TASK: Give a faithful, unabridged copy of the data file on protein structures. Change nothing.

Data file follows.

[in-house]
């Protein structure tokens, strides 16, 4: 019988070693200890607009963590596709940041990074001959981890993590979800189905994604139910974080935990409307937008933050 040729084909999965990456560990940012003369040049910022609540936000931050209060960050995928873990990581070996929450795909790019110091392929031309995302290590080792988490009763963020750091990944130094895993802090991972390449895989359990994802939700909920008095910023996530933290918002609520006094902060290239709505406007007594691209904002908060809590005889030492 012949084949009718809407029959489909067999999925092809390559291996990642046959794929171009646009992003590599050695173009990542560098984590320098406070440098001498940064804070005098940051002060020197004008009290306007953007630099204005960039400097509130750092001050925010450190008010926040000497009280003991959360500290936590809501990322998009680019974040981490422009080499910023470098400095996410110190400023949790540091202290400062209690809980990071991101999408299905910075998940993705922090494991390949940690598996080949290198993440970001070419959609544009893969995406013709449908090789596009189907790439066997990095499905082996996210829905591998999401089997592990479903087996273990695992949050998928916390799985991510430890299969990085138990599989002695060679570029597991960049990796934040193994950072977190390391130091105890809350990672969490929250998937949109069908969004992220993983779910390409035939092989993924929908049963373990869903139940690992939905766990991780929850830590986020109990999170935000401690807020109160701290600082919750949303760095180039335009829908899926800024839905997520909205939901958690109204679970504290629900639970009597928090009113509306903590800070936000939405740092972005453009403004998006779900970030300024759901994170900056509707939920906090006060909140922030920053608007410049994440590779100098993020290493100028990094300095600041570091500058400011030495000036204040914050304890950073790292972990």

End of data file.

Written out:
[in-house]
């Protein structure tokens, strides 16, 4: 019988070693200890607009963590596709940041990074001959981890993590979800189905994604139910974080935990409307937008933050 040729084909999965990456560990940012003369040049910022609540936000931050209060960050995928873990990581070996929450795909790019110091392929031309995302290590080792988490009763963020750091990944130094895993802090991972390449895989359990994802939700909920008095910023996530933290918002609520006094902060290239709505406007007594691209904002908060809590005889030492 012949084949009718809407029959489909067999999925092809390559291996990642046959794929171009646009992003590599050695173009990542560098984590320098406070440098001498940064804070005098940051002060020197004008009290306007953007630099204005960039400097509130750092001050925010450190008010926040000497009280003991959360500290936590809501990322998009680019974040981490422009080499910023470098400095996410110190400023949790540091202290400062209690809980990071991101999408299905910075998940993705922090494991390949940690598996080949290198993440970001070419959609544009893969995406013709449908090789596009189907790439066997990095499905082996996210829905591998999401089997592990479903087996273990695992949050998928916390799985991510430890299969990085138990599989002695060679570029597991960049990796934040193994950072977190390391130091105890809350990672969490929250998937949109069908969004992220993983779910390409035939092989993924929908049963373990869903139940690992939905766990991780929850830590986020109990999170935000401690807020109160701290600082919750949303760095180039335009829908899926800024839905997520909205939901958690109204679970504290629900639970009597928090009113509306903590800070936000939405740092972005453009403004998006779900970030300024759901994170900056509707939920906090006060909140922030920053608007410049994440590779100098993020290493100028990094300095600041570091500058400011030495000036204040914050304890950073790292972990």